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Thu January 31, 2013
The Mooninite Invasion of Boston, 6 Years Later
Six years ago, on Jan. 31, 2007, the Boston Police Department bomb squad responded to a call from the MBTA. The threat: An unidentified electronic device attached to an elevated section of I-93 in Sullivan Square. The catch: the “bomb” was part of a marketing campaign.
Marketing Gone Wrong
It all started with the marketing company Interference, Inc., who wanted to promote the upcoming film “Aqua Teen Hunger Force Colon Movie Film for Theaters,” based on the Cartoon Network series “Aqua Teen Hunger Force,” with a guerilla marketing campaign. They decided to hang glowing signs modeled after Aqua Teen Hunger Force characters in cities across the country, from Los Angeles, to Chicago, to Boston.
Interference whipped up 40 LED signs arranged to look like Aqua Teen Hunger Force “Mooninite” characters and sent them to Boston artist Zebbler, also known as Peter Berdovsky. On two nights in late January, Zebbler and his friend Sean Stevens hung up the signs in high traffic areas around Boston, Somerville, and Cambridge.
For a few days, no one seemed to notice the signs. But on Jan. 31, a passenger tipped off the MBTA to the sign hanging above Sullivan Square, tipping off the call to the Police Department’s bomb squad. With their electrical tape and exposed wiring, the police mistook the signs for improvised explosive devices and responded accordingly, closing sections of I-93 and the MBTA. The police responded to further tips throughout the day — both the Longfellow Bridge and the BU bridge were closed, and the Coast Guard even cordoned off the Charles River.
It wasn’t until around 2 pm, five hours after the initial report, that a member of the Boston Police Department identified the characters on the signs and concluded that they were part of a marketing campaign. A few hours later, Turner Broadcasting Company, the parent company of Cartoon Network, issued a statement apologizing for the confusion. Zebbler and Stevens were arrested by Boston Police and charged with placing a “hoax device” that would incite public panic. They were released the next day on bail.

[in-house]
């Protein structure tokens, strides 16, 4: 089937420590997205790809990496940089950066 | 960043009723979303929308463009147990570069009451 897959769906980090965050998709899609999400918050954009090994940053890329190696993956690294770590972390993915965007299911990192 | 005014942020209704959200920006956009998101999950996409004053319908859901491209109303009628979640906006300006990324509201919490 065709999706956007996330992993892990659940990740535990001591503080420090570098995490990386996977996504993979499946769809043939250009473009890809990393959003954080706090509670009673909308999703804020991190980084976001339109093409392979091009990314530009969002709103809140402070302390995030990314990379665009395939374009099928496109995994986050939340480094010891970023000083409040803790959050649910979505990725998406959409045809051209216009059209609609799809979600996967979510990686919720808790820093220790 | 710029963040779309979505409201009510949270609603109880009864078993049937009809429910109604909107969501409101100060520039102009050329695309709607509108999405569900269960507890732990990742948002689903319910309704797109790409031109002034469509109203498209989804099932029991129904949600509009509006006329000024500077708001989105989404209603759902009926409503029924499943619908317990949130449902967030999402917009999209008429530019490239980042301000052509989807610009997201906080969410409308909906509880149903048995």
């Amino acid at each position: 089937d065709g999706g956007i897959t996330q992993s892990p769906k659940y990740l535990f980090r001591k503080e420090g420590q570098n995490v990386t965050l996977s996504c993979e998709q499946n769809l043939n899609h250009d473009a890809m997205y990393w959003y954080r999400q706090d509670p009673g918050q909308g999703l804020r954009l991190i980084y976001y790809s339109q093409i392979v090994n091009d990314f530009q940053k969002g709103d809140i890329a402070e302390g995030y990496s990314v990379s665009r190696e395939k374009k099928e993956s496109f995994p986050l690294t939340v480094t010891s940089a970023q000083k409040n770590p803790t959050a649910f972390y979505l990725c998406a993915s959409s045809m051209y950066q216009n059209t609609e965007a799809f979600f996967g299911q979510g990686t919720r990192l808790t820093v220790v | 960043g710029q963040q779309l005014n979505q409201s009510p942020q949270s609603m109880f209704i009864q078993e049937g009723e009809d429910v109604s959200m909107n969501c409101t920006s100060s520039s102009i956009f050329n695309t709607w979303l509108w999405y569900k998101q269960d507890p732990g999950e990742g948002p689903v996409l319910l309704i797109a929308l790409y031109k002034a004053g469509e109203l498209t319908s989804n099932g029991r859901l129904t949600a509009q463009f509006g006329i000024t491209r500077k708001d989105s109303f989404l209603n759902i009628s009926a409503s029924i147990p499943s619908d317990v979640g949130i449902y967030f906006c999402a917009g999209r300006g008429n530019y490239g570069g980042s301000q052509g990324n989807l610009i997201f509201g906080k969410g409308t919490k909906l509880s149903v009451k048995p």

Six Years Later
What was the fallout from the scare? Both local and national media outlets derided Boston Law enforcement for failing to recognize a PR stunt gone wrong. Many young Bostonians felt the arrest of Zebbler and Stevens was an overreaction. As one student noted, “the majority of us recognize the difference between a bomb and a Lite Brite.”
As for the parties involved, Interference, Inc. is still designing guerilla marketing campaigns for companies from Godiva to Netflix, although their website doesn’t mention their work with Cartoon Network. "Aqua Teen Hunger Force" is still going strong — there's a show tonight, if you're interested. Zebbler is still active in Boston’s art scene — his website features pictures of an instillation he designed for DEFCON 2012 and an album with Gravitas RecoMds.
Asked to comment on the Mooninite scare, Zebbler called the incident "Symptomatic of Boston's and [the] United States' culture at the time." But despite the media backlash and jail time, he wouldn't rule out the possibility of participating in another guerilla marketing campaign.
"I love doing what I am doing right now — playing dance music and intense visuals for crowds of sweaty people," Zebbler said. "But if there's a good cause to promote — you may find me hitting the streets yet again."
How’s that for a “this day in history”?